My first day into this challenge, I had to really look at my weaknesses. I noticed that I was a little weak in grammar, but further insight has allowed me to identify that my ultimate weakness was in my limited knowledge of vocabulary. During my JAPN 101 and 102 courses, I recalled being behind in vocabulary, but telling myself that I would catch up again later. I never did. Most questions that I failed to answer on my exams were because I literally had no idea what was being asked of me. For those of you currently learning a language or wanting to learn a language, let me give you a vital piece of advice: vocabulary should be your first task when starting out, then grammar.

Let me give you an example:

Two men were raised speaking English as their first language. Man A is well-versed in various texts and has quite the vocabulary. Man B is not as well-versed in English but still functions just fine in his daily life. One day, Man A and Man B meet and begin to converse. However, Man B finds himself having difficulty comprehending some of the things Man A is talking about.

Now, how could this be? Both men are speaking English. On the surface, both men can communicate successfully, but once you get beneath the surface, it becomes apparent that both men are not of equal proficiency in this language. Man B stopped at basic proficiency while Man A went beyond into intermediate or advanced proficiency. The same could be said of my Japanese: I functioned just fine in the beginning of my elementary Japanese course, but once I got into the latter portions of the course, I could no longer function as successfully as other students could. I knew the grammar well enough, and the things I didn’t know as well, I had no trouble picking it up as I went along. It got to a point where the readings were getting more involved and my proficiency level was staying the same.

The moral of the story? Vocabulary will help you form a firm base in your language studies.

Now, you may be wondering what it is that I am now doing to correct this weak area in my studies. This concept is by no means new to me, but it has taken me a long time to finally tell myself to get right into it. I wish now that I had done this much sooner.

For learning vocabulary or any new concepts, spaced repetitions can be your best friend.

Benny Lewis of the Fluent in 3 months website has his very own article further explaining his own experience with spaced repetition and how you can do it, too. You can go here to read more. For more about spaced repetition or language learning in general, I’d like to recommend AJATT. Feel free to check out these two sites. I’ll be sharing more in the future.

the best version of myself


Sometimes in life you feel stuck. Simple as that. Quite honestly, I feel as though I’ve been stuck for a long time. At least since high school, maybe even before that. As a student, I’ve always felt like I was simply average with grades in the B+/C- range for honors and AP classes (that’s a A+/B range for regular classes). It was never that I had difficulty learning — in fact, I never had trouble learning a new subject if left to my own devices. The struggle occurred whenever I had to complete masses of homework for the sole purpose of credit rather than retention or whenever all of my learning was dependent upon reading and recalling entire textbooks and novels.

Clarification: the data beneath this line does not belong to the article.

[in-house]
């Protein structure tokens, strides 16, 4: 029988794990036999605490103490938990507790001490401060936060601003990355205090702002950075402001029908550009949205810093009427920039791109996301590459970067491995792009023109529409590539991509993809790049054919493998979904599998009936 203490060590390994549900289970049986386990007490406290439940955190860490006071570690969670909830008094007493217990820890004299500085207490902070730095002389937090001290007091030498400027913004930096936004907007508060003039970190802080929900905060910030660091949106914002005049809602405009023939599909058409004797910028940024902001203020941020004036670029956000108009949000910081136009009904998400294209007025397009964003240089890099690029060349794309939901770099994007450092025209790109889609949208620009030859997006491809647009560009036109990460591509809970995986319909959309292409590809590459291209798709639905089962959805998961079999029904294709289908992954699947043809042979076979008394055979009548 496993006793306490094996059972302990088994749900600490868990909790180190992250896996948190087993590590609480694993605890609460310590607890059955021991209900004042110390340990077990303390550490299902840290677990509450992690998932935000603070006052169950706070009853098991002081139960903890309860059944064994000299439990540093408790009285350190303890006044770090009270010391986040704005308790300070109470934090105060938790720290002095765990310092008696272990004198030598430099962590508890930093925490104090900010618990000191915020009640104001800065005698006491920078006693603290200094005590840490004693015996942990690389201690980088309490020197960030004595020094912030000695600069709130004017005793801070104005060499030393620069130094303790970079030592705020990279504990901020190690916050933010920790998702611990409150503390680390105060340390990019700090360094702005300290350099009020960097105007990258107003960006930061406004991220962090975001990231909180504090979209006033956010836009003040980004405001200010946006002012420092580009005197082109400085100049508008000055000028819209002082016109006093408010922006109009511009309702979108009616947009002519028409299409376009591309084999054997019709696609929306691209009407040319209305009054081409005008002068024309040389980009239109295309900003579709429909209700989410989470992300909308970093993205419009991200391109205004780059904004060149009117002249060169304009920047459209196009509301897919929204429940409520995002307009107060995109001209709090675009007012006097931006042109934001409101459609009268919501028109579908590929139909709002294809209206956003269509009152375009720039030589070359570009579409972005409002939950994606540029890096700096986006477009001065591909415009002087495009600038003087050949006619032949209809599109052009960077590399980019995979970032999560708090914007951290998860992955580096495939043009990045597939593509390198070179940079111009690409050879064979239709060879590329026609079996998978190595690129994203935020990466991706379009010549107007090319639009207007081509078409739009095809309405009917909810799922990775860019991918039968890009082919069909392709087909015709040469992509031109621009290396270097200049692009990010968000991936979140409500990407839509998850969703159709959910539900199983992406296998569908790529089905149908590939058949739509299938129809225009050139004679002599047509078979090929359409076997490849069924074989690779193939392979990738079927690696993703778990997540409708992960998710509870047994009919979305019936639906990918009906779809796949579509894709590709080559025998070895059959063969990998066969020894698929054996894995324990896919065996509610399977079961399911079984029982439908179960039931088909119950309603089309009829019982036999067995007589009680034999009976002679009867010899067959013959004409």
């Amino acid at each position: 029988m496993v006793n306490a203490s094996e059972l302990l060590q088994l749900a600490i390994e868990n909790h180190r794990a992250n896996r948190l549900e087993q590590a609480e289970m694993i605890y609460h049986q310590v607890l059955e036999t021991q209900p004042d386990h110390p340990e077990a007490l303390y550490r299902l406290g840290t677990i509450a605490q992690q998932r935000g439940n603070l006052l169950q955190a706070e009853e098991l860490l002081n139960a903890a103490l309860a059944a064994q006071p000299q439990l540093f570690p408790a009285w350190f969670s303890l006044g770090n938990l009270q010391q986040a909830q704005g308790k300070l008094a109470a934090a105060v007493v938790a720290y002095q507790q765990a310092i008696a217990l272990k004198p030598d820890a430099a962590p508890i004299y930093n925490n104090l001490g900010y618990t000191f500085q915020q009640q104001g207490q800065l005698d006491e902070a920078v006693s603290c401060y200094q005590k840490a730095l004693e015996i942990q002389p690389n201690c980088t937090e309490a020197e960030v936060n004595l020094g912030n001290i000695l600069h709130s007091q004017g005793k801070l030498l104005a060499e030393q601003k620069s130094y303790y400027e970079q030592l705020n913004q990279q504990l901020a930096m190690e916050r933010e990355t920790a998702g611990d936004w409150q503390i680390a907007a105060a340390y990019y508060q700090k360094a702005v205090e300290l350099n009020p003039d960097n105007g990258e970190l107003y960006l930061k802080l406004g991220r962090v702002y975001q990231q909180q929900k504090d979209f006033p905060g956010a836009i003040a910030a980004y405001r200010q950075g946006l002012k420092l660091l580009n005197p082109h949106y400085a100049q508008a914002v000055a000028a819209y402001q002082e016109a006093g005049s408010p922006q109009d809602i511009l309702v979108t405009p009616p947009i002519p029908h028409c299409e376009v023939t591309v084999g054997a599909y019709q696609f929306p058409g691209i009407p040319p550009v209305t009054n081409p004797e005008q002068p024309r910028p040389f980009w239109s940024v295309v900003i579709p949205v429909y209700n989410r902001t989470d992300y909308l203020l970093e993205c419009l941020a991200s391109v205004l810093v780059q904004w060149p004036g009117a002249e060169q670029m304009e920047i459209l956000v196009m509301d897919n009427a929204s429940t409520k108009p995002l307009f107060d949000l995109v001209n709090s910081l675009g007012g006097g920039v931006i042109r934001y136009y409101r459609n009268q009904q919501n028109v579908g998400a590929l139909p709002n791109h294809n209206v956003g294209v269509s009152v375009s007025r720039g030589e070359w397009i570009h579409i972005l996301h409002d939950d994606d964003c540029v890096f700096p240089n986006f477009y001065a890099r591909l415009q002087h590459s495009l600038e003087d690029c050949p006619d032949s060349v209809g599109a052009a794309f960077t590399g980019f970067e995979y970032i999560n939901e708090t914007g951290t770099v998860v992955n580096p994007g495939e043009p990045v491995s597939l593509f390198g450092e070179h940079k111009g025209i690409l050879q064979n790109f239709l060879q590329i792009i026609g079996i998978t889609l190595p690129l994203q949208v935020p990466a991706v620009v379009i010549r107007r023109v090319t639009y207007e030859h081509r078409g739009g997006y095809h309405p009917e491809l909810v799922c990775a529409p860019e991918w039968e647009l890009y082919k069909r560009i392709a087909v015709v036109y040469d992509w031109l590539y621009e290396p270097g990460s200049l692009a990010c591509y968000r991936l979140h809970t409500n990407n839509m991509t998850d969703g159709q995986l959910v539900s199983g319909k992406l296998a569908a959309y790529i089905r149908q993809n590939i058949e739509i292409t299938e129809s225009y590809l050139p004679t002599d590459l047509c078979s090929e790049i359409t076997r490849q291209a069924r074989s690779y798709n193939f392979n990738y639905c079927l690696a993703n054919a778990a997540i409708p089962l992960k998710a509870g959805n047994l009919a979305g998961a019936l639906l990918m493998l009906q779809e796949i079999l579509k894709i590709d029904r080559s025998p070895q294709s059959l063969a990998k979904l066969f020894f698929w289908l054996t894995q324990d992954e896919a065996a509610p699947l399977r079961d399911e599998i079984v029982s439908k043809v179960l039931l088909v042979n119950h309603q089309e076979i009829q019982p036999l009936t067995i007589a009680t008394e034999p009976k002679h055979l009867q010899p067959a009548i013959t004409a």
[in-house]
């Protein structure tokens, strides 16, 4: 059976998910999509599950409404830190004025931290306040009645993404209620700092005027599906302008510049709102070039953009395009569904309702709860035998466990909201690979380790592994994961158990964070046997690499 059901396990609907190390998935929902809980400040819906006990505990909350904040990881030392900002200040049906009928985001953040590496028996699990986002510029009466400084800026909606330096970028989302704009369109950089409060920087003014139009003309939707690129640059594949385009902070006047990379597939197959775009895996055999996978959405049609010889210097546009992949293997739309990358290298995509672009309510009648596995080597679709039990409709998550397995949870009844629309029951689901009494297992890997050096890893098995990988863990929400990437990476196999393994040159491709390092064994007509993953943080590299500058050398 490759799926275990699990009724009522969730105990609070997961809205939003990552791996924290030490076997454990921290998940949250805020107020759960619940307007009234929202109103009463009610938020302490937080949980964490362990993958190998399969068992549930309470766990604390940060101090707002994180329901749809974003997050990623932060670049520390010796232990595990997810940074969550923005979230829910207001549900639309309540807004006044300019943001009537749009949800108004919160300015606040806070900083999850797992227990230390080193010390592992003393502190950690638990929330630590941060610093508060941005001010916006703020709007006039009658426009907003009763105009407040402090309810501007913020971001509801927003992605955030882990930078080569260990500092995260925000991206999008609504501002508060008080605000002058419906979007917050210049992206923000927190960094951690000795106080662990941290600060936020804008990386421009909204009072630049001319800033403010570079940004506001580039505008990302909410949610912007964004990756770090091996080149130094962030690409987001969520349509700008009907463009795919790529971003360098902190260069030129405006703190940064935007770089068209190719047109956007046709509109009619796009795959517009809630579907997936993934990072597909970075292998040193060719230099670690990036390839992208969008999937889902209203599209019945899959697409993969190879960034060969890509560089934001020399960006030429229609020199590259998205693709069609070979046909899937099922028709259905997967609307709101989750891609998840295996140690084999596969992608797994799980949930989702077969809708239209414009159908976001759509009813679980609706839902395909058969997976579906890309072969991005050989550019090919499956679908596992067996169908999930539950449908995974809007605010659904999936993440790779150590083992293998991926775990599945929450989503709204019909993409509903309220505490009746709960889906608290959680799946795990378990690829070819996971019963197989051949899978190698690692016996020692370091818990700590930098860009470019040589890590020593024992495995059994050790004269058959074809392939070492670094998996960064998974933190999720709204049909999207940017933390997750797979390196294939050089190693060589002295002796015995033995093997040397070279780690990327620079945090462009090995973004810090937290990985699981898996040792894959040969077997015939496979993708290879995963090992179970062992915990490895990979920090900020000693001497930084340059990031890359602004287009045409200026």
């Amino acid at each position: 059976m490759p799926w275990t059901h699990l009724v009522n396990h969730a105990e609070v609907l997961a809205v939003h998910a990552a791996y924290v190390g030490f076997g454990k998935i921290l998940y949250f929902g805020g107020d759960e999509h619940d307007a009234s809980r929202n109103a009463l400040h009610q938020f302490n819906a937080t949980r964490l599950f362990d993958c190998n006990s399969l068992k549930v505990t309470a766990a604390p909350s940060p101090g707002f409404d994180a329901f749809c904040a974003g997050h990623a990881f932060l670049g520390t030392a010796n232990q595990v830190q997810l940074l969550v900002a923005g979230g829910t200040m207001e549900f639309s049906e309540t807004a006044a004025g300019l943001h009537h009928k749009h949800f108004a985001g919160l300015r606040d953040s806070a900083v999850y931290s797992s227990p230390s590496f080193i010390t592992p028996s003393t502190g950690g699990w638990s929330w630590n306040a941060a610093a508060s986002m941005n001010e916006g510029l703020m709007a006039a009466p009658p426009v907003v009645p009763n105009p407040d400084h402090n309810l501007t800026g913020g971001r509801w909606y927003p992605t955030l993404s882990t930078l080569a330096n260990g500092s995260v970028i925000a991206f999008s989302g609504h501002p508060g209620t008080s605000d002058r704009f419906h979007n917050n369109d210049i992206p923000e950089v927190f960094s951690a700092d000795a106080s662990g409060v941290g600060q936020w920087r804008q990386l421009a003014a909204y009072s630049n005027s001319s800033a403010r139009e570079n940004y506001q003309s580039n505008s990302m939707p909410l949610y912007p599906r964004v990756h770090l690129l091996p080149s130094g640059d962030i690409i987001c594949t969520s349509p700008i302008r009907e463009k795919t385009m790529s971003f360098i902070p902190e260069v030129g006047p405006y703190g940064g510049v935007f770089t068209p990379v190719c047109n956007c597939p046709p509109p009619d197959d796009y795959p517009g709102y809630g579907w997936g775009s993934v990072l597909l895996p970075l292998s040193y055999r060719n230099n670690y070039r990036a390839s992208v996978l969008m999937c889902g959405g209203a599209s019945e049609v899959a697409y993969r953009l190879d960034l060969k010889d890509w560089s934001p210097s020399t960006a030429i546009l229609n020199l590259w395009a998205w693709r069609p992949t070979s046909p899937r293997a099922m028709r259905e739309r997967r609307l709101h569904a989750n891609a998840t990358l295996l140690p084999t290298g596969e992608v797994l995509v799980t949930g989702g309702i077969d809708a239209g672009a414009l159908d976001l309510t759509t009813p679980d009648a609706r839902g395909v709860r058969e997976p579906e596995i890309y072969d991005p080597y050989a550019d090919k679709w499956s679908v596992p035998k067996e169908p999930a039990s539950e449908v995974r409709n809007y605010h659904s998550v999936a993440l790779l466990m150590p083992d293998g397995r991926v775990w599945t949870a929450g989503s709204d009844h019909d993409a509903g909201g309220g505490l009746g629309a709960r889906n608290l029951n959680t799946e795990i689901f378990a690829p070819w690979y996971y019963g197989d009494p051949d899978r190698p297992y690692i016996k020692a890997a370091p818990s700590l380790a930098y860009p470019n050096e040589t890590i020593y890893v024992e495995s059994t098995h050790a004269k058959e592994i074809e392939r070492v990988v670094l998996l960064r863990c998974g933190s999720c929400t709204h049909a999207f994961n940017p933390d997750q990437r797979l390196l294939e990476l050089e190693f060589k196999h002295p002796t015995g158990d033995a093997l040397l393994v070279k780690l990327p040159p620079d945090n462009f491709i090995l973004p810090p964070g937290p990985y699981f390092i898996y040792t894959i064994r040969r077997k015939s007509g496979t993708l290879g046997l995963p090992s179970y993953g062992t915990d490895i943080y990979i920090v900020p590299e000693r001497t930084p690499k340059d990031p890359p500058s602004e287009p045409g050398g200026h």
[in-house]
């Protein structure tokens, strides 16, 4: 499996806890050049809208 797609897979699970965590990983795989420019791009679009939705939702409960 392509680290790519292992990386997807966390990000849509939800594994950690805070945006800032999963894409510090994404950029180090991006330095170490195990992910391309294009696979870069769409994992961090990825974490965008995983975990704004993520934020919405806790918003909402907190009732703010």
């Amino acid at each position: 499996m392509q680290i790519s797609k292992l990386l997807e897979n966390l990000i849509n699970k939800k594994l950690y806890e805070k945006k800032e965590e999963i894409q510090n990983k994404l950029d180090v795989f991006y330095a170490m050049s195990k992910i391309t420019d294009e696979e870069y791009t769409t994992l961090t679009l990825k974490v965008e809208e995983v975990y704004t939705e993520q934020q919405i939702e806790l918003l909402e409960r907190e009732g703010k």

Believe me when I say that I’ve tried to be the type of student who sits down for hours simply reading and taking notes on what I’ve read. I’ve tried and I’ve failed. You see, I never really knew how to study. Nobody ever taught me how. When I’ve asked successful students how they’ve managed to study, they all replied with the same unsatisfying response: “Read and reread until you’ve pretty much memorized things word for word.” I like sleep. At times I even love it. These people weren’t sleeping! Every morning at 8 a.m. I’d notice them napping in the library or walking like zombies in the quad. There just had to be a better way.

Only after 4 years of being out of high school did I realize why certain things I learned on my own were much more easily retained. It was never that I sat there constantly memorizing things. I’m much too lazy for that. If I can read something over once or twice and remember most of the main information, that’s good enough for me. It’s not that I’m too lazy to learn. I love learning. In fact, I spend hours every day doing my own research on various topics that I find interesting (psychology, physiology, linguistics, etc.). For whatever reason, my brain just made connections to this information differently than if I had been forced to learn it.

Starting from now, I’m going to begin approaching everything I learn in the same way that I learn about the topics that interest me. It’s going to be a long journey of trial and error.